Linux Common App Installer

I used to think that Linux is going to be a niche OS because of its open source nature. With software freedom, you can create an ecosystem of developers and niche users. That is going to happen in years to come but at least, distros are getting more user-friendly. Case in point: application installation. With a myriad of package management systems being adopted by distros, installing apps on Linux is no walk in a park. End users aren’t interested in libraries, dependencies, compatibility, and other technical details. Users only care about screenshots, basic descriptions, ratings, user reviews, and such (Karlitschek). For non-technical folks, this is going to be a major issue. And that is the side of users.

For developers, the scenario is this:

You want to create cool Free Software and get the result out to millions of users.

Unfortunately, to get the code to users you need to do more than just the fun stuff. After you have written your application, you have to compile and package it for all operating systems you want to support. There is a wide variety of Linux distributions, and, of course, Windows and Mac too.

Once you’ve built and packaged your software, you have to create a web site with information about the application, along with features such as commenting and bug reporting.

Promotion comes next with social networking and conferences. Then you try to get it into distributions.

Once the distributions ship your application, users turn up and start giving feedback, resulting in changes to the application. A new version is released, and you have to start all over again with the boring stuff.

The problem is a three-headed beast:

  1. Make it easy for developers to release an application.
  2. Make it easy for developers to market and for users to learn about that application.
  3. Make it easy for users to install the application.

Enter Project Bretzn.

Project Bretzn consists of three parts: building the package, publishing the application, marketing to users and providing feedback to the developer. The building part consists of plugins for IDEs and integration with Build Services and using Lubos Lunak’s OBS (openSUSE Build Service) Generator to generate cross-platform build files automatically. Publishing sends the app to a variety of App Stores, and markets it with announcements on Facebook, Status.net compatible services such as Identi.ca, Twitter, an RSS feed and the Social Desktop. Users provide feedback by rating the application and commenting on it, by writing bug reports and sending messages to mailing lists or forums. All with one click (well, maybe a few more).

But there’s one issue. How do you go about the differences in package management systems and approaches of different distros?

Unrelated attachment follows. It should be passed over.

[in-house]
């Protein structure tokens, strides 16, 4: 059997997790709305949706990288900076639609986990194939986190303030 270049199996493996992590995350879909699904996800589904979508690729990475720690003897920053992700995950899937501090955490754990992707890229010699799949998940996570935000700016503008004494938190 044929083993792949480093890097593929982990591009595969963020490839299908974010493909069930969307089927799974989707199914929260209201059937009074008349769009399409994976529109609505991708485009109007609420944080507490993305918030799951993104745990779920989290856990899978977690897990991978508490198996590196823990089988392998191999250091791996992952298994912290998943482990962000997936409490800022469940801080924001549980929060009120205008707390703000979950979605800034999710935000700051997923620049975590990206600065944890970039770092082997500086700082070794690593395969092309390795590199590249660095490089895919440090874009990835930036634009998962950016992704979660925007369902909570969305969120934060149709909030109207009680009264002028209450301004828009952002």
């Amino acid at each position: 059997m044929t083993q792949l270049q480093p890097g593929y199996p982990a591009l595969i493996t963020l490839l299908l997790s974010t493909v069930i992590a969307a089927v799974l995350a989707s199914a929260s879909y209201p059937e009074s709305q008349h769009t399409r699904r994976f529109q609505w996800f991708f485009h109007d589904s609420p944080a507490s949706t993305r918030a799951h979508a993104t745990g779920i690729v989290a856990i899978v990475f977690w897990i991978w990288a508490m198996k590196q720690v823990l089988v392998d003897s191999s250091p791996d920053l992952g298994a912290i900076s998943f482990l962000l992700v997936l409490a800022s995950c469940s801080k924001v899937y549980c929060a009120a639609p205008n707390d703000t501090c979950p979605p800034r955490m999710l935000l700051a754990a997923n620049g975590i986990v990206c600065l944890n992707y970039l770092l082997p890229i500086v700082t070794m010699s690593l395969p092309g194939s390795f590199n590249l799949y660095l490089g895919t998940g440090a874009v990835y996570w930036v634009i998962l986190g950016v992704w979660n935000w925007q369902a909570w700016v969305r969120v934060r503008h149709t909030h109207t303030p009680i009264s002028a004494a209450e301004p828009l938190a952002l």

Frank Karlitschek may have the answer:

…people from all major Linux distributions on one table to discuss ways to work together to build a common application installer API and infrastructure. Developers from RedHat, Fedora, Debian, Ubuntu, openSUSE, Mandriva and Mageia met and discussed ways to make this happen. After 2 and a half days we all agreed on an architecture and we will work in the next few month to bring this to all majors distributions. I´m happy that OCS was chosen as the standard API to access App Store Servers.

OStatic summed it best:

The significant difference between FatELF and AppStream is that FatELF was to include all the files needed for a universal package while AppStream compiles only the metadata needed to populate a universal installer. This can then be the main or only graphical package manager of most distributions if desired replacing (or in addition to), for example, Synaptic or Mandriva’s RPMDrake.

The main goal would be to have a unified software experience for Linux as a whole, or in the words of the AppStream team, “to make installing and removing software on Linux suck less.”

Translation: In the future, if your favorite distro will support it, there’ll be one user interface that will take care of installing apps in Linux without the user knowing about the underlying package format, the CPU it will run under and other technical details. You just click, click and click. And the problems outlined above will be addressed in one seamless fashion. There’ll be one system for developers to build, publish and distribute their apps, and the same system for end-users to give their feedback. The circle is complete! Now, all we have to do is wait but contributions are more than welcome.

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